Stocks climbed Thursday as industrial companies, banks, technology and materials firms, and energy companies all rallied. A strong day of corporate results left investors feeling better about the economy.
For more than a week investors have been poring over company earnings for signs the economy is growing faster, and on Thursday they felt they had found them. Railroad operator CSX gave transportation companies a big boost, while Sherwin-Williams raised its annual projections and helped basic materials makers go higher.
It’s still early in this round of earnings reports, and a few high-profile companies have disappointed Wall Street this week, so stocks have wobbled. But for the most part investors are encouraged. They say companies feel good about the economy and expect stronger growth and bigger profits.
‘‘The major takeaway so far to earnings season is the CEOs are still saying we’re poised for growth,’’ said J.J. Kinahan, chief market strategist at TD Ameritrade. ‘‘Last quarter was sort of the first time we heard this theme.’’
The Standard & Poor’s 500 index advanced 0.8 percent, to 2,355.84. The Dow Jones industrial average rose 0.9 percent, to 20,578.81.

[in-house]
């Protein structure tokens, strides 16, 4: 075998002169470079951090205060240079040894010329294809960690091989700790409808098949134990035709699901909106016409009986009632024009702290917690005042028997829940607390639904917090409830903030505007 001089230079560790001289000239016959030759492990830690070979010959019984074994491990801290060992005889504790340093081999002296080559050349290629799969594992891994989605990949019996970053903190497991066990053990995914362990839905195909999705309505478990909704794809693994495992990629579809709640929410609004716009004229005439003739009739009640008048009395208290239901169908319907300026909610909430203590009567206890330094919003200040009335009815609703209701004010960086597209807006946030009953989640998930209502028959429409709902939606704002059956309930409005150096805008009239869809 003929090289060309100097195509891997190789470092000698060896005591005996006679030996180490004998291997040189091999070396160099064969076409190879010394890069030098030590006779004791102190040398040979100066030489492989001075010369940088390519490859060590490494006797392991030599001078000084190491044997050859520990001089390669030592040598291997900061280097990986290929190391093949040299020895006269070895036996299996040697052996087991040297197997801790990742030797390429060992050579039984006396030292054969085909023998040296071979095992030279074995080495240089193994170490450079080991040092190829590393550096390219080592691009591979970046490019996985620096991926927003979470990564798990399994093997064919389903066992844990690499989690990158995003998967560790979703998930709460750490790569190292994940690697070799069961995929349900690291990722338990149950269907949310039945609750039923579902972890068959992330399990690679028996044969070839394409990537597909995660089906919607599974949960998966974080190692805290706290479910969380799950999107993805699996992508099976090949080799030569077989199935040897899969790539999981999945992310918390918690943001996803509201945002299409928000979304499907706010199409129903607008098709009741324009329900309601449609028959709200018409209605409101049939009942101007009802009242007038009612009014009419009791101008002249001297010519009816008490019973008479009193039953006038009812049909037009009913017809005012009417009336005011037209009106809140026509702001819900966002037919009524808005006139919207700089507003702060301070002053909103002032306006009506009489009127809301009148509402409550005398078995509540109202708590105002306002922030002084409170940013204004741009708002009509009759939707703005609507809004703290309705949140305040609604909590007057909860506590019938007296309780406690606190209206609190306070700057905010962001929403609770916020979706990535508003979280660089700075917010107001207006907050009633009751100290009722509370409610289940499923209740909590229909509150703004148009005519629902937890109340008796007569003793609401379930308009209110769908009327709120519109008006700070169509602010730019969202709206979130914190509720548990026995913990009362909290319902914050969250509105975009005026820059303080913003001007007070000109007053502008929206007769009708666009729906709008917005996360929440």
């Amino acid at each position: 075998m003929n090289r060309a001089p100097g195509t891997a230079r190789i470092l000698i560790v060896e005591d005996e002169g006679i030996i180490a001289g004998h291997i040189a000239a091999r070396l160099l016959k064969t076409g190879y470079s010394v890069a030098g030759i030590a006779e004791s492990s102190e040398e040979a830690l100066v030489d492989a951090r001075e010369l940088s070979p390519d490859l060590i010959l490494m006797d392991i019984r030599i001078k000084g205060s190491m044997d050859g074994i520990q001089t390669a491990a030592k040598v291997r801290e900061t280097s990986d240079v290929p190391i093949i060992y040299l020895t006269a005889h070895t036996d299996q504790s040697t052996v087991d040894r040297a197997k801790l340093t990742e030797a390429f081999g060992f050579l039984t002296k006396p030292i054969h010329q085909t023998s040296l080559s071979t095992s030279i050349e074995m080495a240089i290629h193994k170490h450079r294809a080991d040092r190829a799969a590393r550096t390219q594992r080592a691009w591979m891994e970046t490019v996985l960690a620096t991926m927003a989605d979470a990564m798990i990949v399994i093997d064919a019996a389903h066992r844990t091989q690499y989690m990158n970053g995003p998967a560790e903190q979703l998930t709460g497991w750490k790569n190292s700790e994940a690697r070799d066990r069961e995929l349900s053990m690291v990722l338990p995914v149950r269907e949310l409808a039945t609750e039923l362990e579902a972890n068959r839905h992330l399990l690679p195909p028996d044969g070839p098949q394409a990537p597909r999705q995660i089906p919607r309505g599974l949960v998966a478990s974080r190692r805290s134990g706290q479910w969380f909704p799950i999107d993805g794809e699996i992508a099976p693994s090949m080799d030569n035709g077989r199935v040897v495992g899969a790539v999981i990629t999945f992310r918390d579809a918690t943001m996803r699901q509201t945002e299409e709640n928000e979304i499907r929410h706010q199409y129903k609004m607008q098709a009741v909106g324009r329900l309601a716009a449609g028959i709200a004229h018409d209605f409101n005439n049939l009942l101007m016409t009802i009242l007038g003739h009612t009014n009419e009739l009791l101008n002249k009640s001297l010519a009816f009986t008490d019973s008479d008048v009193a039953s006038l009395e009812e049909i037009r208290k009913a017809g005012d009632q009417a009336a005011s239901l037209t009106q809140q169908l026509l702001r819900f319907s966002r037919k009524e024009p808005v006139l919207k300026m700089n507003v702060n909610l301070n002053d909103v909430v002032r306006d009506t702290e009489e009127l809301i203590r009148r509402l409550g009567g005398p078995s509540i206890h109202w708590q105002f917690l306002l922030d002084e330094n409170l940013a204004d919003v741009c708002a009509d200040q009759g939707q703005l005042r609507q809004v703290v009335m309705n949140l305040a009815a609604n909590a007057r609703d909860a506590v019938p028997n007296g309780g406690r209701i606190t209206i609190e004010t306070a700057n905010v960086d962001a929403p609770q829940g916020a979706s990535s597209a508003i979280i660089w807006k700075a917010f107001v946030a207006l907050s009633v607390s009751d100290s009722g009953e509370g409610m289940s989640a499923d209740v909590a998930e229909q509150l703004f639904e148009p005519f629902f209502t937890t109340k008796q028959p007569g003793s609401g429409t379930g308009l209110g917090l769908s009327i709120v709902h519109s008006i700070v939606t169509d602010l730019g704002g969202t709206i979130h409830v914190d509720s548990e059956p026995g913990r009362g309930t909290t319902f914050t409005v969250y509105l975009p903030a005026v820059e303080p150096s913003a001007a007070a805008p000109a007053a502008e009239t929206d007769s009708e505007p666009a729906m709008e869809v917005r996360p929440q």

The Nasdaq composite gained 0.9 percent, to a record high of 5,916.78. The Russell 2000 index of smaller-company stocks added 1.2 percent, to 1,384.15.
American Express had a solid first quarter as its credit card members spent more and kept bigger balances on their cards. The stock gained 5.9 percent. SLM, parent of the student lender Sallie Mae, reported much stronger revenue than expected; its stock climbed 10.1 percent. Citizens Financial rose 3.1 percent after its report.
‘‘The banks are the shining star’’ so far, Kinahan said, although Goldman Sachs had a down quarter.
CSX announced a bigger profit and more revenue than expected and said restructuring and spending cuts will increase its profit by about 25 percent this year. The company hired Hunter Harrison, former head of Canadian Pacific, as its CEO last month. The stock jumped 5.6 percent.
Sherwin-Williams raised its profit guidance for the year; the stock rose 4 percent.
Verizon fell 1.1 percent as it lost wireless cellphone subscribers and its profit dropped 20 percent. That helped push other telecom companies lower.
Other stocks that pay big dividends also fell. Utilities, companies that make and sell household goods, and real estate investment trusts declined as bond yields rose. That made the stocks less appealing to investors seeking income.